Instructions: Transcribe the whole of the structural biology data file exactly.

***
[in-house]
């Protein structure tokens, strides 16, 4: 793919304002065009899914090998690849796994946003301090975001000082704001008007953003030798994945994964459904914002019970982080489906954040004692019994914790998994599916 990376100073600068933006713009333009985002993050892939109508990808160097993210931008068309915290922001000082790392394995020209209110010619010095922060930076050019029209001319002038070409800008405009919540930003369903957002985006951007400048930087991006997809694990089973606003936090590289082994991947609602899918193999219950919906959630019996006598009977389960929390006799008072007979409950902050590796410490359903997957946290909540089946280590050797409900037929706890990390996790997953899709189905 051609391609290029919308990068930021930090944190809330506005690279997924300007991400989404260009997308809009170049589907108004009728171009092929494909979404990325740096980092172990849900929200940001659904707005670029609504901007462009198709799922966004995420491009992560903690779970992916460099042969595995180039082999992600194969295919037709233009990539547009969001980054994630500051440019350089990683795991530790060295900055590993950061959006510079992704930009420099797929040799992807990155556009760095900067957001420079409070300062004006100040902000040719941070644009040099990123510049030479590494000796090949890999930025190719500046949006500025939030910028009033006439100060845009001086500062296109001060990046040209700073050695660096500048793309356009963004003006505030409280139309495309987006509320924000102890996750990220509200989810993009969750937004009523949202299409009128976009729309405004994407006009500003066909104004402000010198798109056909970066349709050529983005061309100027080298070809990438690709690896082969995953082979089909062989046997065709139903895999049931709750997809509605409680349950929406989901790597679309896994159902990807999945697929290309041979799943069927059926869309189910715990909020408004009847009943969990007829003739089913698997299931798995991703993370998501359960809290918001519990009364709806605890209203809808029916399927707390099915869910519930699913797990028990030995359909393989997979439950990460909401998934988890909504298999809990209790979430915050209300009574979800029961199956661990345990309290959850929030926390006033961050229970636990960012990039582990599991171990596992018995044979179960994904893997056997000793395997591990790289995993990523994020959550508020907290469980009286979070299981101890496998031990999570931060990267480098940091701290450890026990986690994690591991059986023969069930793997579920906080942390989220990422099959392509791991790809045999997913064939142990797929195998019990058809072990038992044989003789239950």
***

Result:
[in-house]
């Protein structure tokens, strides 16, 4: 793919304002065009899914090998690849796994946003301090975001000082704001008007953003030798994945994964459904914002019970982080489906954040004692019994914790998994599916 990376100073600068933006713009333009985002993050892939109508990808160097993210931008068309915290922001000082790392394995020209209110010619010095922060930076050019029209001319002038070409800008405009919540930003369903957002985006951007400048930087991006997809694990089973606003936090590289082994991947609602899918193999219950919906959630019996006598009977389960929390006799008072007979409950902050590796410490359903997957946290909540089946280590050797409900037929706890990390996790997953899709189905 051609391609290029919308990068930021930090944190809330506005690279997924300007991400989404260009997308809009170049589907108004009728171009092929494909979404990325740096980092172990849900929200940001659904707005670029609504901007462009198709799922966004995420491009992560903690779970992916460099042969595995180039082999992600194969295919037709233009990539547009969001980054994630500051440019350089990683795991530790060295900055590993950061959006510079992704930009420099797929040799992807990155556009760095900067957001420079409070300062004006100040902000040719941070644009040099990123510049030479590494000796090949890999930025190719500046949006500025939030910028009033006439100060845009001086500062296109001060990046040209700073050695660096500048793309356009963004003006505030409280139309495309987006509320924000102890996750990220509200989810993009969750937004009523949202299409009128976009729309405004994407006009500003066909104004402000010198798109056909970066349709050529983005061309100027080298070809990438690709690896082969995953082979089909062989046997065709139903895999049931709750997809509605409680349950929406989901790597679309896994159902990807999945697929290309041979799943069927059926869309189910715990909020408004009847009943969990007829003739089913698997299931798995991703993370998501359960809290918001519990009364709806605890209203809808029916399927707390099915869910519930699913797990028990030995359909393989997979439950990460909401998934988890909504298999809990209790979430915050209300009574979800029961199956661990345990309290959850929030926390006033961050229970636990960012990039582990599991171990596992018995044979179960994904893997056997000793395997591990790289995993990523994020959550508020907290469980009286979070299981101890496998031990999570931060990267480098940091701290450890026990986690994690591991059986023969069930793997579920906080942390989220990422099959392509791991790809045999997913064939142990797929195998019990058809072990038992044989003789239950």